Bucknell Studies in Latin American Literature and Theory
Ricardo Palma's Tradiciones is the first full-length account of Ricardo Palma informed by theories of cultural criticism, and Elisa Sampson Vera Tudela sheds new light on important aspects of Palma's work. She offers a fresh interpretation of the relations between history and literature -- perhaps the most discussed aspect of Palma's work -- engaging with new critical thinking on historicism and examining the significance of the marginal and the anecdotal in Palma's work. By using the tools of postcolonial cultural criticism, Vera Tudela considers Palma's encounter with modernity, arguing that his recuperation of colonial history plays a crucial role in imagining the modern future. Most innovatively, Vera Tudela examines the multiple and contradictory notions of femininity in nineteenth-century Latin America and in Palma's writing, showing how a historical consideration of the sexual politics of cultural production transforms our understanding of many of the assumptions about this period. Finally, by applying the insights of cultural geography in analyzing the racial, sexual, and political identity of domestic, urban, and national space in Palma's writing, Vera Tudela demonstrates that Palma's literary maps and topographies are uniquely revelatory of questions of power and agency. In its exploration of sexual politics and nationhood, Ricardo Palma's Tradiciones presents Palma as a proto-modernist who paved the way for many of the experiments of twentieth-century Latin American narrative fiction.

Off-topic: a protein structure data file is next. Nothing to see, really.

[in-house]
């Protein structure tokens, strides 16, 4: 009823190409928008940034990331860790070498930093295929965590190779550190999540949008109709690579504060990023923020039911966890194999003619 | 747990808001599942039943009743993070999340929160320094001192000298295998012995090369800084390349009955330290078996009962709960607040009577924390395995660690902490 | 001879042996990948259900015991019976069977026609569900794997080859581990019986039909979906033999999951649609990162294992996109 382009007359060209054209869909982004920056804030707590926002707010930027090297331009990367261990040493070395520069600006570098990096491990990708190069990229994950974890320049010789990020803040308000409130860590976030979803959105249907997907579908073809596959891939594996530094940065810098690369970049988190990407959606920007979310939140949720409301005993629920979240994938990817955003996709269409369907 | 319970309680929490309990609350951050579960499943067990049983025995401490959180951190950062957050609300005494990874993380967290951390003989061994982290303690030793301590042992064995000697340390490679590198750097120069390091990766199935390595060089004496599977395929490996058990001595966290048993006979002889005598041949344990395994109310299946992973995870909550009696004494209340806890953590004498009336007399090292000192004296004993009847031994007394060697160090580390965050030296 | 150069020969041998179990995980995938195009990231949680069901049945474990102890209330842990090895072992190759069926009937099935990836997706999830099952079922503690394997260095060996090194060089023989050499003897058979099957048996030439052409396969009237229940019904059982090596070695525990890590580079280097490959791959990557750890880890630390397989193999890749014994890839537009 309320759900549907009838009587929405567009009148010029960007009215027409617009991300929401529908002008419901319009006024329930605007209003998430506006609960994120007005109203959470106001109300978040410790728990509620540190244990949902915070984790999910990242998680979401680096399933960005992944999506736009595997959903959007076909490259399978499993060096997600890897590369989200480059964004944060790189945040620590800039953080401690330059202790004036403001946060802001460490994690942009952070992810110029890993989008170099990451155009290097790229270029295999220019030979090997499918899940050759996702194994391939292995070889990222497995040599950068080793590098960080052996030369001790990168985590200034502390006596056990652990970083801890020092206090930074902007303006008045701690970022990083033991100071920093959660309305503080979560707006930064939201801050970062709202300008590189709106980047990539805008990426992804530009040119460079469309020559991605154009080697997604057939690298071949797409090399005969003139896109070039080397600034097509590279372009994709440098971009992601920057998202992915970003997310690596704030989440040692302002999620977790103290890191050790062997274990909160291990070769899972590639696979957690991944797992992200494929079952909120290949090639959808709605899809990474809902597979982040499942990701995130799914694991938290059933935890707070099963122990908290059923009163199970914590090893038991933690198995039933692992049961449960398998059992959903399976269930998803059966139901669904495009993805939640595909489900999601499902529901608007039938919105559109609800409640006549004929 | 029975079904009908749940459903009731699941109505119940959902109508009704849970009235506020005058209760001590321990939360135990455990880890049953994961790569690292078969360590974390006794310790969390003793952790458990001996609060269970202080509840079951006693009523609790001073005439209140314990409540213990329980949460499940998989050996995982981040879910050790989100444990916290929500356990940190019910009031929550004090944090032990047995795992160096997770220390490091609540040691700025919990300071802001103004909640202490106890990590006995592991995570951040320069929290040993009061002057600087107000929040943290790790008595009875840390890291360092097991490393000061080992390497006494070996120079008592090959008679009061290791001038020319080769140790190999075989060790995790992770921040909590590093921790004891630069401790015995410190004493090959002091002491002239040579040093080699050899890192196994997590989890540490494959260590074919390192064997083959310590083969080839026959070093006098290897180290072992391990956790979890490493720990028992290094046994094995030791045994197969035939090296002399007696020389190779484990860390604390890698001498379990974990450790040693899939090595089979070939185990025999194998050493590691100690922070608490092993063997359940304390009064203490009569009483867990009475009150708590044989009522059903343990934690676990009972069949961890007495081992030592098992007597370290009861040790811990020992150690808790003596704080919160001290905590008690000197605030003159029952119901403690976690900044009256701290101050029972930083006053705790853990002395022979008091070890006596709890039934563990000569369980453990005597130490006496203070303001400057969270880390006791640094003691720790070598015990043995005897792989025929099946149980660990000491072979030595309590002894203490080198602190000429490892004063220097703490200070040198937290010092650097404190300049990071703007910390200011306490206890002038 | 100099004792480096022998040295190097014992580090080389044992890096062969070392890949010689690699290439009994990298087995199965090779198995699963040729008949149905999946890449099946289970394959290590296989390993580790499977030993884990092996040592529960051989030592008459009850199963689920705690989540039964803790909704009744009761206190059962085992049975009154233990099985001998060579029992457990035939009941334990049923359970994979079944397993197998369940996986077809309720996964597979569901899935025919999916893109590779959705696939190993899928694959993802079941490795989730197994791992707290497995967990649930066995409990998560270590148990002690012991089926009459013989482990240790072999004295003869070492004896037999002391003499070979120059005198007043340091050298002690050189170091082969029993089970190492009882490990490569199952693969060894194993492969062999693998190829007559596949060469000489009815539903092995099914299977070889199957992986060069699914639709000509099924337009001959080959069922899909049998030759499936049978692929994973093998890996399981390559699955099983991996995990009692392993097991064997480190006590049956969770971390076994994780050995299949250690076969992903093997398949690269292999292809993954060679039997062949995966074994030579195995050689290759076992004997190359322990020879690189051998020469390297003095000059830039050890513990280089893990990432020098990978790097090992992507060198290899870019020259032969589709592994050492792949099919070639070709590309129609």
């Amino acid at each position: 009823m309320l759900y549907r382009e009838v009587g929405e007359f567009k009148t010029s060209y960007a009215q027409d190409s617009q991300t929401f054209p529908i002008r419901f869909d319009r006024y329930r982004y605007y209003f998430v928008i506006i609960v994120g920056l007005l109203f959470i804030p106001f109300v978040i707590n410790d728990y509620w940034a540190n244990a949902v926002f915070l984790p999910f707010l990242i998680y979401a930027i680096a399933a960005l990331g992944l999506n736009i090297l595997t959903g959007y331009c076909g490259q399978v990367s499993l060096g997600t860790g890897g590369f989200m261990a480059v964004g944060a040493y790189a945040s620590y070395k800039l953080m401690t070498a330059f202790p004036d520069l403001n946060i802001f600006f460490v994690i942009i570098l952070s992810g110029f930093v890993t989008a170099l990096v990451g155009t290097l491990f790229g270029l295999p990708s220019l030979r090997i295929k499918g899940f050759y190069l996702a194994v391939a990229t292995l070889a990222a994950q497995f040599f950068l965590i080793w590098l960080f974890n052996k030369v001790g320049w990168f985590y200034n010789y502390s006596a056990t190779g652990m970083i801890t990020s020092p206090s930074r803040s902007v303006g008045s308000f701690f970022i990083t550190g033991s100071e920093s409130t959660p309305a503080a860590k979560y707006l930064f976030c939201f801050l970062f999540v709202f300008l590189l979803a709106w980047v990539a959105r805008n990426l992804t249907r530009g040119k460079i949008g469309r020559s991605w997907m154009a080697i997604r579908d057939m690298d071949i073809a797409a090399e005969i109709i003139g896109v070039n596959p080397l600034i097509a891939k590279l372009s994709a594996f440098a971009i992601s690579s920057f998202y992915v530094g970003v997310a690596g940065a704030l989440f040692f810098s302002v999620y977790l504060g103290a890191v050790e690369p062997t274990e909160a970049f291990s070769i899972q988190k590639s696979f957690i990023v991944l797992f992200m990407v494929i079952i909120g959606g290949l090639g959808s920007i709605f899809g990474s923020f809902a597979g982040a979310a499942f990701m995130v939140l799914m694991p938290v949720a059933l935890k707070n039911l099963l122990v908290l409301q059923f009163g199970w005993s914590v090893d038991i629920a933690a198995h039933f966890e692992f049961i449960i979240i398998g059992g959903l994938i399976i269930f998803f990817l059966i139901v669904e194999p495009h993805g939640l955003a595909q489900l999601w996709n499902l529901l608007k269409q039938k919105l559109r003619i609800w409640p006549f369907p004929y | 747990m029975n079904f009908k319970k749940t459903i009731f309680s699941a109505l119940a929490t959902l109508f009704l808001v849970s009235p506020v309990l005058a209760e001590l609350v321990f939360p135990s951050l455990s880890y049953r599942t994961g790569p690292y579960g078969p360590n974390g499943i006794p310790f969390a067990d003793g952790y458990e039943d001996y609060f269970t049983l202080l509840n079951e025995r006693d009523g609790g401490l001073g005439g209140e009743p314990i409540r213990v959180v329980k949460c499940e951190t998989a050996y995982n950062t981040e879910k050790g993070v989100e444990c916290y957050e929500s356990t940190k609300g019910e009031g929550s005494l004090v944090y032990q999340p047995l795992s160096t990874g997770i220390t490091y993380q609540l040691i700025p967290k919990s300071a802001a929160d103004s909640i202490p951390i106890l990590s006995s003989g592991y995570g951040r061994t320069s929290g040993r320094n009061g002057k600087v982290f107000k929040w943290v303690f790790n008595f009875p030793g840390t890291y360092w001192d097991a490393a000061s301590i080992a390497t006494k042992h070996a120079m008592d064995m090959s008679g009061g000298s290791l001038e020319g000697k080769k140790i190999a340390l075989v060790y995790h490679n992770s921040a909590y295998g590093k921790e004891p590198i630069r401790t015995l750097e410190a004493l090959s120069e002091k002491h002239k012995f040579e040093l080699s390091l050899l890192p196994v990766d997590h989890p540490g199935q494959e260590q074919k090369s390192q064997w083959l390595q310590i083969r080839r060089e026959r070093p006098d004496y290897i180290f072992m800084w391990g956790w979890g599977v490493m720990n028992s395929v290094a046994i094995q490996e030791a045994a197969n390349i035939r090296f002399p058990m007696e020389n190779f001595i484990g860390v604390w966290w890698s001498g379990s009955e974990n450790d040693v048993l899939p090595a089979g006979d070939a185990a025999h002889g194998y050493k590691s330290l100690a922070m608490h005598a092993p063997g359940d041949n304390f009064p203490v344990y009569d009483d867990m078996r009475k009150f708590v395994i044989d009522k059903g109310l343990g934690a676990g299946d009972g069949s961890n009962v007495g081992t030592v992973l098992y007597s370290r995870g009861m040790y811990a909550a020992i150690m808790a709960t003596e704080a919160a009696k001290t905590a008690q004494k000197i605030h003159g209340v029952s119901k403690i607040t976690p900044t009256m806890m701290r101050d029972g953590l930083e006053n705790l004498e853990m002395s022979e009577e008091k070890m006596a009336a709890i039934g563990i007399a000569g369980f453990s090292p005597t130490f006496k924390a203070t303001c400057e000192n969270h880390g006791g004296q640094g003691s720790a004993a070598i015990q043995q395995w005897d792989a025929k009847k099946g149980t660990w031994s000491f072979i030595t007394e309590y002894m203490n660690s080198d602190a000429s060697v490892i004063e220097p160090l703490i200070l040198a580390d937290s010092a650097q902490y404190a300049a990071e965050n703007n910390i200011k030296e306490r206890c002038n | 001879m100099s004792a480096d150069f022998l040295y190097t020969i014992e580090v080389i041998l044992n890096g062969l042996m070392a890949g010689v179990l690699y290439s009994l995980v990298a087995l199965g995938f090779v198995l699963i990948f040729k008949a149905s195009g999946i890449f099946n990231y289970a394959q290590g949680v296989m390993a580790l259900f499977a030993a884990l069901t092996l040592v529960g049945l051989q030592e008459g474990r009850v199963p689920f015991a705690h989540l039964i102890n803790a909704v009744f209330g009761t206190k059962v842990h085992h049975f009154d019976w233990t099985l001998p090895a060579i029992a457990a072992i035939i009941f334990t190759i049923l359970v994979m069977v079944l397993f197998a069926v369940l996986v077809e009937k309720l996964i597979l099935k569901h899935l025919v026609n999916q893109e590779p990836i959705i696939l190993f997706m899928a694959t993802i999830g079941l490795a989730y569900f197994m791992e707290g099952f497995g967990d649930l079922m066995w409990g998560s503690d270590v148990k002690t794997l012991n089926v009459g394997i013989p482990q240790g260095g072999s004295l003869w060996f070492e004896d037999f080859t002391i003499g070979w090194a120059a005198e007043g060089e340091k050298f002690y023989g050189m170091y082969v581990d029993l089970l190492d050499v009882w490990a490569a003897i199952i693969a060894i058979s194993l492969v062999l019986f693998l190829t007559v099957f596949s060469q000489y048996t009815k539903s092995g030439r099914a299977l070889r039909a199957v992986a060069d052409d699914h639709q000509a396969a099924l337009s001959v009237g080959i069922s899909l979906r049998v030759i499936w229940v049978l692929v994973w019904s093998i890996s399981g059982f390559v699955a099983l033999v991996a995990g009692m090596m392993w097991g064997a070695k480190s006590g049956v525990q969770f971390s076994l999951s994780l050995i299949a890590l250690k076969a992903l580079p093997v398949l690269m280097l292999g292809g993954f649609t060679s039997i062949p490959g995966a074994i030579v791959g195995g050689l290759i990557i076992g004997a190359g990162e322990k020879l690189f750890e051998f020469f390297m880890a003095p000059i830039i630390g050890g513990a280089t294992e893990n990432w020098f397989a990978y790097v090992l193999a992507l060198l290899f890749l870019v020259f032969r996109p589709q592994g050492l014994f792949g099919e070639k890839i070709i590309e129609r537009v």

About the author:
Elisa Sampson Vera Tudela teaches Latin American studies at King's College London, where she pursues research in historiography and gender studies.
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